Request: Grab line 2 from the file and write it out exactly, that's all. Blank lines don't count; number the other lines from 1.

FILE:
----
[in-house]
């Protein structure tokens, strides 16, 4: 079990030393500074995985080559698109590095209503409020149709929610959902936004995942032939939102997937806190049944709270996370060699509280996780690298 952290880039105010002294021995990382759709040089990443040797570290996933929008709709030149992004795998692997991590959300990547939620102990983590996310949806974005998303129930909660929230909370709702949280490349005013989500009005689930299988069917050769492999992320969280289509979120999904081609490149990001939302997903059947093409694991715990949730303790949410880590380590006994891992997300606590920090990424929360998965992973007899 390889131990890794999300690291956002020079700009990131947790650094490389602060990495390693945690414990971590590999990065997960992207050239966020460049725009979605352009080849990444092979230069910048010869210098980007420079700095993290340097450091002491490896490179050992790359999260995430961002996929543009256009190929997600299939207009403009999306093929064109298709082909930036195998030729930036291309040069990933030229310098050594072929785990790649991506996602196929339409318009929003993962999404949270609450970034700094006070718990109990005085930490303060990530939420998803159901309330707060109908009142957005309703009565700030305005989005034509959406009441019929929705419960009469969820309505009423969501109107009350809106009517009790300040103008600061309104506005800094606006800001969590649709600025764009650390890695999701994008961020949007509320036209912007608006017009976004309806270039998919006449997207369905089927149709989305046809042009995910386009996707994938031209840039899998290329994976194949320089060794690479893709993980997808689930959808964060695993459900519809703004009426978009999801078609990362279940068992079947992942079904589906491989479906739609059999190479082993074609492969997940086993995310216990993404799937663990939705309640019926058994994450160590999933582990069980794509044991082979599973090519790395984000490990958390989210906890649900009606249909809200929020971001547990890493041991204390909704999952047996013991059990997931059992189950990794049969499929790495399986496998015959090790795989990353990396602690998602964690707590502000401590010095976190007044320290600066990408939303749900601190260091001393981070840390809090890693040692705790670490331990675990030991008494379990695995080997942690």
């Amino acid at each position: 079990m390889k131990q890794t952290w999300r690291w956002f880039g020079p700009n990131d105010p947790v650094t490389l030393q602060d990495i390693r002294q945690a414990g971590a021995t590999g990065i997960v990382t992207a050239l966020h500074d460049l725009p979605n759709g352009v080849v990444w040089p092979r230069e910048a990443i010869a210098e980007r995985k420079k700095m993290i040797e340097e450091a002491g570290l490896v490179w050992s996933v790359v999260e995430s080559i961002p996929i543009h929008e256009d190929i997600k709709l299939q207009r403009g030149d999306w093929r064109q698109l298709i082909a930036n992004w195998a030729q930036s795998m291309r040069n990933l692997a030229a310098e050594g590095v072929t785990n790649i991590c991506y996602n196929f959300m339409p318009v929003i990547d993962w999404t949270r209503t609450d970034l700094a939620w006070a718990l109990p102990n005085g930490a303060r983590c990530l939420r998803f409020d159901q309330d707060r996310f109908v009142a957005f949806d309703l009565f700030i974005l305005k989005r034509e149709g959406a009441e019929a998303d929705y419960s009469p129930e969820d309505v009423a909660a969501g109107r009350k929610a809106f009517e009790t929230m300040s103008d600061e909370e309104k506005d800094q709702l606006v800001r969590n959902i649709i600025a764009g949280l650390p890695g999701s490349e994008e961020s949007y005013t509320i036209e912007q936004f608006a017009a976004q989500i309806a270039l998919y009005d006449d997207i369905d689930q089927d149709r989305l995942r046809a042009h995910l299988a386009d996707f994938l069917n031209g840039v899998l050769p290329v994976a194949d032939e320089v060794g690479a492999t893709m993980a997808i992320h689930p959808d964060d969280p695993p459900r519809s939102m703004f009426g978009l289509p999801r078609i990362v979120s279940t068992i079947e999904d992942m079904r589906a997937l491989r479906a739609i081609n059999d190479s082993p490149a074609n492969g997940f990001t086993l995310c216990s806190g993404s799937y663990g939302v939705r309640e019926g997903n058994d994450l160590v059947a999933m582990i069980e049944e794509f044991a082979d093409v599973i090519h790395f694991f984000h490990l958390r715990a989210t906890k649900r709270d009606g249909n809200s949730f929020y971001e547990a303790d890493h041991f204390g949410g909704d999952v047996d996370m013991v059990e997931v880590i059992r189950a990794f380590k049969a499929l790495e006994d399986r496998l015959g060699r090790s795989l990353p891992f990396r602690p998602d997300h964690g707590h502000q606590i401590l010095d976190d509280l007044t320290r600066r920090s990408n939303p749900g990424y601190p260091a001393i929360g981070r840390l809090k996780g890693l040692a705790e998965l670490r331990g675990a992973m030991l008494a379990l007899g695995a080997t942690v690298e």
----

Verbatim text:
């Protein structure tokens, strides 16, 4: 079990030393500074995985080559698109590095209503409020149709929610959902936004995942032939939102997937806190049944709270996370060699509280996780690298 952290880039105010002294021995990382759709040089990443040797570290996933929008709709030149992004795998692997991590959300990547939620102990983590996310949806974005998303129930909660929230909370709702949280490349005013989500009005689930299988069917050769492999992320969280289509979120999904081609490149990001939302997903059947093409694991715990949730303790949410880590380590006994891992997300606590920090990424929360998965992973007899 390889131990890794999300690291956002020079700009990131947790650094490389602060990495390693945690414990971590590999990065997960992207050239966020460049725009979605352009080849990444092979230069910048010869210098980007420079700095993290340097450091002491490896490179050992790359999260995430961002996929543009256009190929997600299939207009403009999306093929064109298709082909930036195998030729930036291309040069990933030229310098050594072929785990790649991506996602196929339409318009929003993962999404949270609450970034700094006070718990109990005085930490303060990530939420998803159901309330707060109908009142957005309703009565700030305005989005034509959406009441019929929705419960009469969820309505009423969501109107009350809106009517009790300040103008600061309104506005800094606006800001969590649709600025764009650390890695999701994008961020949007509320036209912007608006017009976004309806270039998919006449997207369905089927149709989305046809042009995910386009996707994938031209840039899998290329994976194949320089060794690479893709993980997808689930959808964060695993459900519809703004009426978009999801078609990362279940068992079947992942079904589906491989479906739609059999190479082993074609492969997940086993995310216990993404799937663990939705309640019926058994994450160590999933582990069980794509044991082979599973090519790395984000490990958390989210906890649900009606249909809200929020971001547990890493041991204390909704999952047996013991059990997931059992189950990794049969499929790495399986496998015959090790795989990353990396602690998602964690707590502000401590010095976190007044320290600066990408939303749900601190260091001393981070840390809090890693040692705790670490331990675990030991008494379990695995080997942690």